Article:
As we previously reported (see here and here), in three separate cases, federal courts blocked the implementation of the Most Favored Nation (MFN) rule for Medicare Part B drug payment. (Our summary of the MFN rule is available here.) In December 2020, the District Court for the Northern District of California and the District Court for the Southern District of New York issued nationwide preliminary injunctions, while the District Court for the District of Maryland issued a temporary restraining order. Each order effectively blocked the MFN rule from taking effect on January 1, 2021.
On January 13, 2021, Judge George J. Hazel granted a stay in the suit filed in the District Court for the District of Maryland. As explained in the Joint Motion to Stay, the plaintiffs (the Association of Community Cancer Centers, the National Infusion Center Association, the Global Colon Cancer Association, and PhRMA) and government defendants agreed to stay the litigation until a new final rule is published in the Federal Register, based on “(1) Defendants’ agreement that they will not appeal the preliminary injunction issued by the Northern District of California; and (2) Defendants’ agreement that the performance period for any final regulation … shall not commence earlier than 60 days after publication of that regulation in the Federal Register.” We note that, in a fourth lawsuit challenging the MFN rule, the government filed a Status Report on January 8, notifying the District Court for the District of Columbia that it will not appeal the nationwide preliminary injunctions issued by the District Courts in the Northern District of California and Southern District of New York.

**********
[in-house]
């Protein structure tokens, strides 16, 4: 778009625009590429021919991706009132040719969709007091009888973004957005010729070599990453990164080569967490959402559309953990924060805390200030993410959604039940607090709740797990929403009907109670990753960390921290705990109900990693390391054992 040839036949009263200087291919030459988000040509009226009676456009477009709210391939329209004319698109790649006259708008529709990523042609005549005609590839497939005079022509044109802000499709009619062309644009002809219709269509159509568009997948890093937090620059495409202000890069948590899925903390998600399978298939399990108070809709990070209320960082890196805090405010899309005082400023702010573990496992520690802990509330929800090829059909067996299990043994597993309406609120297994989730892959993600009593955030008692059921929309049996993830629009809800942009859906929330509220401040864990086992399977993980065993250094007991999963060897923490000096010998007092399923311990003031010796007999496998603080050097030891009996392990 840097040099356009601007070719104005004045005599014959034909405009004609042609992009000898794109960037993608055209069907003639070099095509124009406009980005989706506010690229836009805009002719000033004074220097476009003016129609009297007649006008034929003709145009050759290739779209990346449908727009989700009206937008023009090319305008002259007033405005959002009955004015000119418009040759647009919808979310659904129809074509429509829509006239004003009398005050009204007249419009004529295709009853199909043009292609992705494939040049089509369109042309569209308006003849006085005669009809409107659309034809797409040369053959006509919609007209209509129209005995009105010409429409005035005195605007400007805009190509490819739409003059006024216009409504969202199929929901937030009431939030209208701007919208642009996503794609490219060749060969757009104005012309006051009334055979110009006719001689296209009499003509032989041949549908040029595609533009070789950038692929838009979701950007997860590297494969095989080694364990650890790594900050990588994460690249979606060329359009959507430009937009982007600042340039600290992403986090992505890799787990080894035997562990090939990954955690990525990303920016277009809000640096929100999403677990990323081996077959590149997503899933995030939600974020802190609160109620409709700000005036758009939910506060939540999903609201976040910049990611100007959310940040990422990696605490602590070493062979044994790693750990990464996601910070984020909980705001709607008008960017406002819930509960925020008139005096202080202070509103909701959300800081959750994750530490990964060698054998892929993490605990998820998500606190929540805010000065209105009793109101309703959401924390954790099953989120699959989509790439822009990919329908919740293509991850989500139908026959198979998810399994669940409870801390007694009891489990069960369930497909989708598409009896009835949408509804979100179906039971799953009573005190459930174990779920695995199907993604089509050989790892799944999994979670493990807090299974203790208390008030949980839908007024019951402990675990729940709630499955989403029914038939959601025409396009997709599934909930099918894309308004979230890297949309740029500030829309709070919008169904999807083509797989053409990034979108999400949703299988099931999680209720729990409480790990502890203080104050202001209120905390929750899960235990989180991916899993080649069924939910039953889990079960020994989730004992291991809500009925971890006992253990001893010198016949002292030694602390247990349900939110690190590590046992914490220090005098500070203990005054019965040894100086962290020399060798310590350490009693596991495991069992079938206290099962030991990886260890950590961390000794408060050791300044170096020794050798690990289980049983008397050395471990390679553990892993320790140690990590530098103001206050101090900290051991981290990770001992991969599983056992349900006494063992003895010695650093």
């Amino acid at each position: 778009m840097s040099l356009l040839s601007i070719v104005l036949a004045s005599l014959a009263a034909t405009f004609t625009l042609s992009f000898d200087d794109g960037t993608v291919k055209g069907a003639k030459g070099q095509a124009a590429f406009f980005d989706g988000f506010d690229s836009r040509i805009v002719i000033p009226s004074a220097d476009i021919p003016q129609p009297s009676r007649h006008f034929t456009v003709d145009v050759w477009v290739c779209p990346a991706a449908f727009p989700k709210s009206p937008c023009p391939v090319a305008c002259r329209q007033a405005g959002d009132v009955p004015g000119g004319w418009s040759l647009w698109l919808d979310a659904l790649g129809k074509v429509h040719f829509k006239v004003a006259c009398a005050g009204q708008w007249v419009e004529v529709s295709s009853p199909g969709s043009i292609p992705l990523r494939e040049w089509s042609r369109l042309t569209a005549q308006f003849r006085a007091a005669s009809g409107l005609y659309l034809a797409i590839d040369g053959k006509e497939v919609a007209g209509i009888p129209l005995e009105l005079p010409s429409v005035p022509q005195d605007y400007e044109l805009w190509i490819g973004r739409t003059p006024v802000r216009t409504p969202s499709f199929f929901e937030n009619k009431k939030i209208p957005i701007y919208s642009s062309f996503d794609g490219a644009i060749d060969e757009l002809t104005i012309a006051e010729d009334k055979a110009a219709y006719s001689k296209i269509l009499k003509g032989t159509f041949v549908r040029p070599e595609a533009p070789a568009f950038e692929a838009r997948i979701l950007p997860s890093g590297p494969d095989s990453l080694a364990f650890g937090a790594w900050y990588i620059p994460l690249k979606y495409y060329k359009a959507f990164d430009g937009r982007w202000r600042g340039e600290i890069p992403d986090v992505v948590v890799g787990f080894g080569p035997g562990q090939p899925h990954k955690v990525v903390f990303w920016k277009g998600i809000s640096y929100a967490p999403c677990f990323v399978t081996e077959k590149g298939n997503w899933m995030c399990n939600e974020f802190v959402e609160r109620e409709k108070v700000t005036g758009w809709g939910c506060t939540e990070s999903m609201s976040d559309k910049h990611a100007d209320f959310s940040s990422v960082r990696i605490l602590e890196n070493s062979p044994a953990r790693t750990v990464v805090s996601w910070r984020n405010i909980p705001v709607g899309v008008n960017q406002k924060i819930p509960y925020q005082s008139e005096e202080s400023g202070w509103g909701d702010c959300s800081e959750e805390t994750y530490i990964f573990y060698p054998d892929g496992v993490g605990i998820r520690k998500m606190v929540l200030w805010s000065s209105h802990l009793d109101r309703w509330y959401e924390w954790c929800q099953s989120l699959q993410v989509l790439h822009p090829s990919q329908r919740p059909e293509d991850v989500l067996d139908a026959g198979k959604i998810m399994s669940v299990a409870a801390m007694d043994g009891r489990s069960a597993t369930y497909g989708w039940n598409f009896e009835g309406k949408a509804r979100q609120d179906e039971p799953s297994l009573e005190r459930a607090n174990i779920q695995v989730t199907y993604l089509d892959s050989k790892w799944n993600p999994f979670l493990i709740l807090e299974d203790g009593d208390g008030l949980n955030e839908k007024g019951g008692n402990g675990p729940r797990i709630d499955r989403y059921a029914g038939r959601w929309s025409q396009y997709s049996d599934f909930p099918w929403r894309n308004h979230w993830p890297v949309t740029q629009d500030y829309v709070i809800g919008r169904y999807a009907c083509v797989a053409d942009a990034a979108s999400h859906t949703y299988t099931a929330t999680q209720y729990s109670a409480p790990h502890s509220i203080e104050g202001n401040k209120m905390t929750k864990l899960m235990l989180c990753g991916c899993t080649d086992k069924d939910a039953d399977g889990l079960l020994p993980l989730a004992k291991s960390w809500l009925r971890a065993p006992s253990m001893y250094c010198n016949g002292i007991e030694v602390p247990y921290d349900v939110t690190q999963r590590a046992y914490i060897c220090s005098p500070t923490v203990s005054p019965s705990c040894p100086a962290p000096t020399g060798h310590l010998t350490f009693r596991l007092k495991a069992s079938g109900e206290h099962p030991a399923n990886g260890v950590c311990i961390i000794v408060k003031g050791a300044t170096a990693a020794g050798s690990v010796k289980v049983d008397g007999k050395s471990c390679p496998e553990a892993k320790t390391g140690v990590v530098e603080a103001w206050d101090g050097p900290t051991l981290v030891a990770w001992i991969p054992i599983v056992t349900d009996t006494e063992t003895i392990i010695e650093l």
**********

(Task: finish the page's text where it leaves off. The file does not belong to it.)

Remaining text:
A new administration has taken over since these court developments. Based on what we’ve seen so far, including the Biden White House’s “Regulatory Freeze Pending Review” memo issued on January 20, we can safely say the MFN Rule published in November 2020 will not take effect in the short term. We can also confidently predict that, if and when a new MFN rule is introduced, it will be in the form of a proposed rule with an opportunity for public comment. More difficult to predict is whether an international reference pricing model will fit into the overall drug price reduction strategies of the new administration and Congress.